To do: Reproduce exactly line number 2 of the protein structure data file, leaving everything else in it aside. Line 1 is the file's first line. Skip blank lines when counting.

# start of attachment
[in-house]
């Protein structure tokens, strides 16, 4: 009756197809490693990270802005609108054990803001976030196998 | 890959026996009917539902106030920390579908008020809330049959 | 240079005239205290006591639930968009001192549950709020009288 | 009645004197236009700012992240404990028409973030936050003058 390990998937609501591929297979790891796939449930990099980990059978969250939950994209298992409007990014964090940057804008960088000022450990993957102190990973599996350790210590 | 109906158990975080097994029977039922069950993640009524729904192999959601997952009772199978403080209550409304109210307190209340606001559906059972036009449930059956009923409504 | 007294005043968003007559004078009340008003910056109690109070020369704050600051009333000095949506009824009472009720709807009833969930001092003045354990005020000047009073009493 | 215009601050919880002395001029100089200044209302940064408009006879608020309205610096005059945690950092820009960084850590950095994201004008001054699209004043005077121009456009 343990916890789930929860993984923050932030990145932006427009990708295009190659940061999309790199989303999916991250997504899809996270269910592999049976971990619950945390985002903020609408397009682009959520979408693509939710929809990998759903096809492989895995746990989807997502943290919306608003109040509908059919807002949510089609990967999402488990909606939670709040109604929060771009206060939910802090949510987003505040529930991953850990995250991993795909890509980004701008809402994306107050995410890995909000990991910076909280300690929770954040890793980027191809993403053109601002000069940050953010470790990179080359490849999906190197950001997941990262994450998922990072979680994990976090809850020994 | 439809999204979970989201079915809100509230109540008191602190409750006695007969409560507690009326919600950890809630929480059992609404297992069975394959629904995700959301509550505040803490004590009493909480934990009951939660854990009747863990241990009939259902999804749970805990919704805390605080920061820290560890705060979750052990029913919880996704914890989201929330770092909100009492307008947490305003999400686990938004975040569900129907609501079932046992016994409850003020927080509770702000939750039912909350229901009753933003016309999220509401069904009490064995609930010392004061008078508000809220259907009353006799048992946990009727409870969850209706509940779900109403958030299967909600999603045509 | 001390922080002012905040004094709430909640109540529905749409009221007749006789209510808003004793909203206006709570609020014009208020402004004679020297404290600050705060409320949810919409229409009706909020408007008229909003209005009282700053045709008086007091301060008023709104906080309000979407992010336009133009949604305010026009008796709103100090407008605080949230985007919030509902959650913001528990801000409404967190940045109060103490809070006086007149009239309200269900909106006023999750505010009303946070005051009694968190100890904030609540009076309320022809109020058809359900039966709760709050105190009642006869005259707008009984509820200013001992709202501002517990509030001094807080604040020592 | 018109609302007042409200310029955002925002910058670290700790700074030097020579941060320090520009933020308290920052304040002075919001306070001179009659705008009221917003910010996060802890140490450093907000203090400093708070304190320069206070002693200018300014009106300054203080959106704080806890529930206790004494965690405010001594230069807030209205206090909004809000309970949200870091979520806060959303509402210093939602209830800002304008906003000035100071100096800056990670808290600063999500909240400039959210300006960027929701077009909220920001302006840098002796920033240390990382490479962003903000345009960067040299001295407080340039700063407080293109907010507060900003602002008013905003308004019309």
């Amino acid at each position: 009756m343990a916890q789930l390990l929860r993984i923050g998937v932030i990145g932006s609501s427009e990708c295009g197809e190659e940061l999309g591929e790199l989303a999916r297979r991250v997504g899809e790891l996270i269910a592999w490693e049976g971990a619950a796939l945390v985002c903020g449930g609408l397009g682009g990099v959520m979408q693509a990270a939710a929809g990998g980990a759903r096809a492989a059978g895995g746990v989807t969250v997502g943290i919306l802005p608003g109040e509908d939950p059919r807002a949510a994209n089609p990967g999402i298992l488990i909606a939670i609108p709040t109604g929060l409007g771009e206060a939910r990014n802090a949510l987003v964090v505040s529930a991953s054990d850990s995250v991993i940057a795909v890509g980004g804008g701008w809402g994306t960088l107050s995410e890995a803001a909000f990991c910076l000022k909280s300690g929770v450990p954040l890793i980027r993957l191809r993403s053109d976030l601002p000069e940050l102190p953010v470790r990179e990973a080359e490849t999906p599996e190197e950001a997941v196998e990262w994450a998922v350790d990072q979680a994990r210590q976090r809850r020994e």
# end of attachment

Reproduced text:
């Protein structure tokens, strides 16, 4: 009756197809490693990270802005609108054990803001976030196998 | 890959026996009917539902106030920390579908008020809330049959 | 240079005239205290006591639930968009001192549950709020009288 | 009645004197236009700012992240404990028409973030936050003058 390990998937609501591929297979790891796939449930990099980990059978969250939950994209298992409007990014964090940057804008960088000022450990993957102190990973599996350790210590 | 109906158990975080097994029977039922069950993640009524729904192999959601997952009772199978403080209550409304109210307190209340606001559906059972036009449930059956009923409504 | 007294005043968003007559004078009340008003910056109690109070020369704050600051009333000095949506009824009472009720709807009833969930001092003045354990005020000047009073009493 | 215009601050919880002395001029100089200044209302940064408009006879608020309205610096005059945690950092820009960084850590950095994201004008001054699209004043005077121009456009 343990916890789930929860993984923050932030990145932006427009990708295009190659940061999309790199989303999916991250997504899809996270269910592999049976971990619950945390985002903020609408397009682009959520979408693509939710929809990998759903096809492989895995746990989807997502943290919306608003109040509908059919807002949510089609990967999402488990909606939670709040109604929060771009206060939910802090949510987003505040529930991953850990995250991993795909890509980004701008809402994306107050995410890995909000990991910076909280300690929770954040890793980027191809993403053109601002000069940050953010470790990179080359490849999906190197950001997941990262994450998922990072979680994990976090809850020994 | 439809999204979970989201079915809100509230109540008191602190409750006695007969409560507690009326919600950890809630929480059992609404297992069975394959629904995700959301509550505040803490004590009493909480934990009951939660854990009747863990241990009939259902999804749970805990919704805390605080920061820290560890705060979750052990029913919880996704914890989201929330770092909100009492307008947490305003999400686990938004975040569900129907609501079932046992016994409850003020927080509770702000939750039912909350229901009753933003016309999220509401069904009490064995609930010392004061008078508000809220259907009353006799048992946990009727409870969850209706509940779900109403958030299967909600999603045509 | 001390922080002012905040004094709430909640109540529905749409009221007749006789209510808003004793909203206006709570609020014009208020402004004679020297404290600050705060409320949810919409229409009706909020408007008229909003209005009282700053045709008086007091301060008023709104906080309000979407992010336009133009949604305010026009008796709103100090407008605080949230985007919030509902959650913001528990801000409404967190940045109060103490809070006086007149009239309200269900909106006023999750505010009303946070005051009694968190100890904030609540009076309320022809109020058809359900039966709760709050105190009642006869005259707008009984509820200013001992709202501002517990509030001094807080604040020592 | 018109609302007042409200310029955002925002910058670290700790700074030097020579941060320090520009933020308290920052304040002075919001306070001179009659705008009221917003910010996060802890140490450093907000203090400093708070304190320069206070002693200018300014009106300054203080959106704080806890529930206790004494965690405010001594230069807030209205206090909004809000309970949200870091979520806060959303509402210093939602209830800002304008906003000035100071100096800056990670808290600063999500909240400039959210300006960027929701077009909220920001302006840098002796920033240390990382490479962003903000345009960067040299001295407080340039700063407080293109907010507060900003602002008013905003308004019309």